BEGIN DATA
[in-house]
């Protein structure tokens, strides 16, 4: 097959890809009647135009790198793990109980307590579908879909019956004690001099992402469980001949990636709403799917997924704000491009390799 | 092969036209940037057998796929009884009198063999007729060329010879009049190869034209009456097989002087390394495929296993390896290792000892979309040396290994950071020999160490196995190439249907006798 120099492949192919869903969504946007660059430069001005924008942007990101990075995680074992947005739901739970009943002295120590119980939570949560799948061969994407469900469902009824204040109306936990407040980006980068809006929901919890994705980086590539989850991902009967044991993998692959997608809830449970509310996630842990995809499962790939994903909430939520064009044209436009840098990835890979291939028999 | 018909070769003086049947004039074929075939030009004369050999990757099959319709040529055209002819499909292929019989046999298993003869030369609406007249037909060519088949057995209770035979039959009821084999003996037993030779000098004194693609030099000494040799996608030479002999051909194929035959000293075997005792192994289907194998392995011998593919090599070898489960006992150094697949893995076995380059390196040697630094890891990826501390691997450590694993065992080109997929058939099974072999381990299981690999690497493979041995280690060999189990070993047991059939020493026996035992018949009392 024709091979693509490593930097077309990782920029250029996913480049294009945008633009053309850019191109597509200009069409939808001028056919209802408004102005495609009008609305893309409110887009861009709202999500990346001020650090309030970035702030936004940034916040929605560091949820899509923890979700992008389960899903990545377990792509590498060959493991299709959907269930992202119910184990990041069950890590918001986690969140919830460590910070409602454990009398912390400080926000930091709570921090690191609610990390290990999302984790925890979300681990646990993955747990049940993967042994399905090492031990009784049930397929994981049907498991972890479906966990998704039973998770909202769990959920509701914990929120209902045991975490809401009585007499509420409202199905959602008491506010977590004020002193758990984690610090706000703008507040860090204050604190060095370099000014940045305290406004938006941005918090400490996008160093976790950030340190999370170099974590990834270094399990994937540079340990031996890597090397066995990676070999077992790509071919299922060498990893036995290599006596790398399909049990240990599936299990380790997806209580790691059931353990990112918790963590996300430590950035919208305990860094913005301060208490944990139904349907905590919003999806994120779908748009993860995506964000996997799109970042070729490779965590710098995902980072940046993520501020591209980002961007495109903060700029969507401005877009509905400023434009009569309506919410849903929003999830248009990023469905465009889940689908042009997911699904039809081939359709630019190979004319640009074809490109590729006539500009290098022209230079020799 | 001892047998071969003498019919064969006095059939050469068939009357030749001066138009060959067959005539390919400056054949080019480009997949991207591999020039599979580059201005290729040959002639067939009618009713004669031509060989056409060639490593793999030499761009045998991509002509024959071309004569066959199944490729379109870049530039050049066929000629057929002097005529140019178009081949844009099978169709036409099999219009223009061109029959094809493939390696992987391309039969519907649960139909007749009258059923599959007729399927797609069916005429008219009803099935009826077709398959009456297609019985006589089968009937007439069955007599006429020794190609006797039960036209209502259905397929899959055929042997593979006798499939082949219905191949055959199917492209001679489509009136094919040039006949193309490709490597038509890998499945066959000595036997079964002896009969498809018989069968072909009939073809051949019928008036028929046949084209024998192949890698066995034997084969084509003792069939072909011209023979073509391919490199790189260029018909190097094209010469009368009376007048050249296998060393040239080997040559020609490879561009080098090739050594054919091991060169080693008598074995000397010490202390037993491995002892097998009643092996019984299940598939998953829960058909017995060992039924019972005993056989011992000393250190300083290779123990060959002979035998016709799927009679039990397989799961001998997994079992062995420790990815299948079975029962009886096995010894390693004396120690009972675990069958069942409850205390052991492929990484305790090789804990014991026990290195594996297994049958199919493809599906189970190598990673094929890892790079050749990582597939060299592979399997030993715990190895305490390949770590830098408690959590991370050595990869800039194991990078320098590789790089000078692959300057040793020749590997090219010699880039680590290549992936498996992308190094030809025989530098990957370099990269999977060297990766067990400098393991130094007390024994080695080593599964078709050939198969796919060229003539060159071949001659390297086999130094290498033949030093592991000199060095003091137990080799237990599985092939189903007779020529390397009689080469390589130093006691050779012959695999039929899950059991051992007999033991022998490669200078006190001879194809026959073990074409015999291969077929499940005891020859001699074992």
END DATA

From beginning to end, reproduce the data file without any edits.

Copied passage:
[in-house]
């Protein structure tokens, strides 16, 4: 097959890809009647135009790198793990109980307590579908879909019956004690001099992402469980001949990636709403799917997924704000491009390799 | 092969036209940037057998796929009884009198063999007729060329010879009049190869034209009456097989002087390394495929296993390896290792000892979309040396290994950071020999160490196995190439249907006798 120099492949192919869903969504946007660059430069001005924008942007990101990075995680074992947005739901739970009943002295120590119980939570949560799948061969994407469900469902009824204040109306936990407040980006980068809006929901919890994705980086590539989850991902009967044991993998692959997608809830449970509310996630842990995809499962790939994903909430939520064009044209436009840098990835890979291939028999 | 018909070769003086049947004039074929075939030009004369050999990757099959319709040529055209002819499909292929019989046999298993003869030369609406007249037909060519088949057995209770035979039959009821084999003996037993030779000098004194693609030099000494040799996608030479002999051909194929035959000293075997005792192994289907194998392995011998593919090599070898489960006992150094697949893995076995380059390196040697630094890891990826501390691997450590694993065992080109997929058939099974072999381990299981690999690497493979041995280690060999189990070993047991059939020493026996035992018949009392 024709091979693509490593930097077309990782920029250029996913480049294009945008633009053309850019191109597509200009069409939808001028056919209802408004102005495609009008609305893309409110887009861009709202999500990346001020650090309030970035702030936004940034916040929605560091949820899509923890979700992008389960899903990545377990792509590498060959493991299709959907269930992202119910184990990041069950890590918001986690969140919830460590910070409602454990009398912390400080926000930091709570921090690191609610990390290990999302984790925890979300681990646990993955747990049940993967042994399905090492031990009784049930397929994981049907498991972890479906966990998704039973998770909202769990959920509701914990929120209902045991975490809401009585007499509420409202199905959602008491506010977590004020002193758990984690610090706000703008507040860090204050604190060095370099000014940045305290406004938006941005918090400490996008160093976790950030340190999370170099974590990834270094399990994937540079340990031996890597090397066995990676070999077992790509071919299922060498990893036995290599006596790398399909049990240990599936299990380790997806209580790691059931353990990112918790963590996300430590950035919208305990860094913005301060208490944990139904349907905590919003999806994120779908748009993860995506964000996997799109970042070729490779965590710098995902980072940046993520501020591209980002961007495109903060700029969507401005877009509905400023434009009569309506919410849903929003999830248009990023469905465009889940689908042009997911699904039809081939359709630019190979004319640009074809490109590729006539500009290098022209230079020799 | 001892047998071969003498019919064969006095059939050469068939009357030749001066138009060959067959005539390919400056054949080019480009997949991207591999020039599979580059201005290729040959002639067939009618009713004669031509060989056409060639490593793999030499761009045998991509002509024959071309004569066959199944490729379109870049530039050049066929000629057929002097005529140019178009081949844009099978169709036409099999219009223009061109029959094809493939390696992987391309039969519907649960139909007749009258059923599959007729399927797609069916005429008219009803099935009826077709398959009456297609019985006589089968009937007439069955007599006429020794190609006797039960036209209502259905397929899959055929042997593979006798499939082949219905191949055959199917492209001679489509009136094919040039006949193309490709490597038509890998499945066959000595036997079964002896009969498809018989069968072909009939073809051949019928008036028929046949084209024998192949890698066995034997084969084509003792069939072909011209023979073509391919490199790189260029018909190097094209010469009368009376007048050249296998060393040239080997040559020609490879561009080098090739050594054919091991060169080693008598074995000397010490202390037993491995002892097998009643092996019984299940598939998953829960058909017995060992039924019972005993056989011992000393250190300083290779123990060959002979035998016709799927009679039990397989799961001998997994079992062995420790990815299948079975029962009886096995010894390693004396120690009972675990069958069942409850205390052991492929990484305790090789804990014991026990290195594996297994049958199919493809599906189970190598990673094929890892790079050749990582597939060299592979399997030993715990190895305490390949770590830098408690959590991370050595990869800039194991990078320098590789790089000078692959300057040793020749590997090219010699880039680590290549992936498996992308190094030809025989530098990957370099990269999977060297990766067990400098393991130094007390024994080695080593599964078709050939198969796919060229003539060159071949001659390297086999130094290498033949030093592991000199060095003091137990080799237990599985092939189903007779020529390397009689080469390589130093006691050779012959695999039929899950059991051992007999033991022998490669200078006190001879194809026959073990074409015999291969077929499940005891020859001699074992």